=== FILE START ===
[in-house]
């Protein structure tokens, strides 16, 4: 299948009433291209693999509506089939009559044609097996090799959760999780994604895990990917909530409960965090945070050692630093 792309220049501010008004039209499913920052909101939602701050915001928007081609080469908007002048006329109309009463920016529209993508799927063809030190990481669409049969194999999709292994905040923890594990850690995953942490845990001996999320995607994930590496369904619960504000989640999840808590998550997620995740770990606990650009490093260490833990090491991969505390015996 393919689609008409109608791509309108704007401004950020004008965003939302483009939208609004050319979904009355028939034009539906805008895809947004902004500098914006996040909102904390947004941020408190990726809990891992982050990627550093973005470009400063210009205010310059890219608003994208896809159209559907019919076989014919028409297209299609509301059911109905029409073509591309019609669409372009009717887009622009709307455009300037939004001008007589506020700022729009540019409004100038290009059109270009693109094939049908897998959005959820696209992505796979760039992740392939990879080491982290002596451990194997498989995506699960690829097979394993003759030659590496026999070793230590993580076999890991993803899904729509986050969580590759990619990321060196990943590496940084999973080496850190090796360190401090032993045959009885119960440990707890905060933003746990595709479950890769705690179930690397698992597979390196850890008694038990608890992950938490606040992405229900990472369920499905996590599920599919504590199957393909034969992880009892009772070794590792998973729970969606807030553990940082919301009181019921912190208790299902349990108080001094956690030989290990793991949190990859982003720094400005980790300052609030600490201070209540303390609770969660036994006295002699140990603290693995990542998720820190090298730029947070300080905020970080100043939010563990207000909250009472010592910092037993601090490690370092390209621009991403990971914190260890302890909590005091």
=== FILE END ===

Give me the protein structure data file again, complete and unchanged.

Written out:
[in-house]
């Protein structure tokens, strides 16, 4: 299948009433291209693999509506089939009559044609097996090799959760999780994604895990990917909530409960965090945070050692630093 792309220049501010008004039209499913920052909101939602701050915001928007081609080469908007002048006329109309009463920016529209993508799927063809030190990481669409049969194999999709292994905040923890594990850690995953942490845990001996999320995607994930590496369904619960504000989640999840808590998550997620995740770990606990650009490093260490833990090491991969505390015996 393919689609008409109608791509309108704007401004950020004008965003939302483009939208609004050319979904009355028939034009539906805008895809947004902004500098914006996040909102904390947004941020408190990726809990891992982050990627550093973005470009400063210009205010310059890219608003994208896809159209559907019919076989014919028409297209299609509301059911109905029409073509591309019609669409372009009717887009622009709307455009300037939004001008007589506020700022729009540019409004100038290009059109270009693109094939049908897998959005959820696209992505796979760039992740392939990879080491982290002596451990194997498989995506699960690829097979394993003759030659590496026999070793230590993580076999890991993803899904729509986050969580590759990619990321060196990943590496940084999973080496850190090796360190401090032993045959009885119960440990707890905060933003746990595709479950890769705690179930690397698992597979390196850890008694038990608890992950938490606040992405229900990472369920499905996590599920599919504590199957393909034969992880009892009772070794590792998973729970969606807030553990940082919301009181019921912190208790299902349990108080001094956690030989290990793991949190990859982003720094400005980790300052609030600490201070209540303390609770969660036994006295002699140990603290693995990542998720820190090298730029947070300080905020970080100043939010563990207000909250009472010592910092037993601090490690370092390209621009991403990971914190260890302890909590005091």